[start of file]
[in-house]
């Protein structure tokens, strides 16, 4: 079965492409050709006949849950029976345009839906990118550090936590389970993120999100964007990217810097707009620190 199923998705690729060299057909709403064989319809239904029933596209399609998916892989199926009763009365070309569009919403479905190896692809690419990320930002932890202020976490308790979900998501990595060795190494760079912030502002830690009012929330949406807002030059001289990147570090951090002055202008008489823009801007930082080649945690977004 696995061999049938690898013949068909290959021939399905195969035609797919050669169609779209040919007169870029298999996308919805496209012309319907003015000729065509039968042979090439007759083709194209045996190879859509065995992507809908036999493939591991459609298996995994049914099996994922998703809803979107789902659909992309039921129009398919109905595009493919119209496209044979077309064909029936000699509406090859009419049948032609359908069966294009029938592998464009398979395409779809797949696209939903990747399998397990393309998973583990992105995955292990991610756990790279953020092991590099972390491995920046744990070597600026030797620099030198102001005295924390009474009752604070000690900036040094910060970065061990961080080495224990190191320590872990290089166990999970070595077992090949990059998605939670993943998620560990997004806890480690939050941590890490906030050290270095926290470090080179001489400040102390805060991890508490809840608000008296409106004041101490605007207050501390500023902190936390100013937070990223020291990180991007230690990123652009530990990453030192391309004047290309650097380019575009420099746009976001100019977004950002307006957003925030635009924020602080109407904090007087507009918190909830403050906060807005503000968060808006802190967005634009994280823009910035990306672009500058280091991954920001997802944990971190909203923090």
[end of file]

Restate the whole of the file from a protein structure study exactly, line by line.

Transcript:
[in-house]
């Protein structure tokens, strides 16, 4: 079965492409050709006949849950029976345009839906990118550090936590389970993120999100964007990217810097707009620190 199923998705690729060299057909709403064989319809239904029933596209399609998916892989199926009763009365070309569009919403479905190896692809690419990320930002932890202020976490308790979900998501990595060795190494760079912030502002830690009012929330949406807002030059001289990147570090951090002055202008008489823009801007930082080649945690977004 696995061999049938690898013949068909290959021939399905195969035609797919050669169609779209040919007169870029298999996308919805496209012309319907003015000729065509039968042979090439007759083709194209045996190879859509065995992507809908036999493939591991459609298996995994049914099996994922998703809803979107789902659909992309039921129009398919109905595009493919119209496209044979077309064909029936000699509406090859009419049948032609359908069966294009029938592998464009398979395409779809797949696209939903990747399998397990393309998973583990992105995955292990991610756990790279953020092991590099972390491995920046744990070597600026030797620099030198102001005295924390009474009752604070000690900036040094910060970065061990961080080495224990190191320590872990290089166990999970070595077992090949990059998605939670993943998620560990997004806890480690939050941590890490906030050290270095926290470090080179001489400040102390805060991890508490809840608000008296409106004041101490605007207050501390500023902190936390100013937070990223020291990180991007230690990123652009530990990453030192391309004047290309650097380019575009420099746009976001100019977004950002307006957003925030635009924020602080109407904090007087507009918190909830403050906060807005503000968060808006802190967005634009994280823009910035990306672009500058280091991954920001997802944990971190909203923090």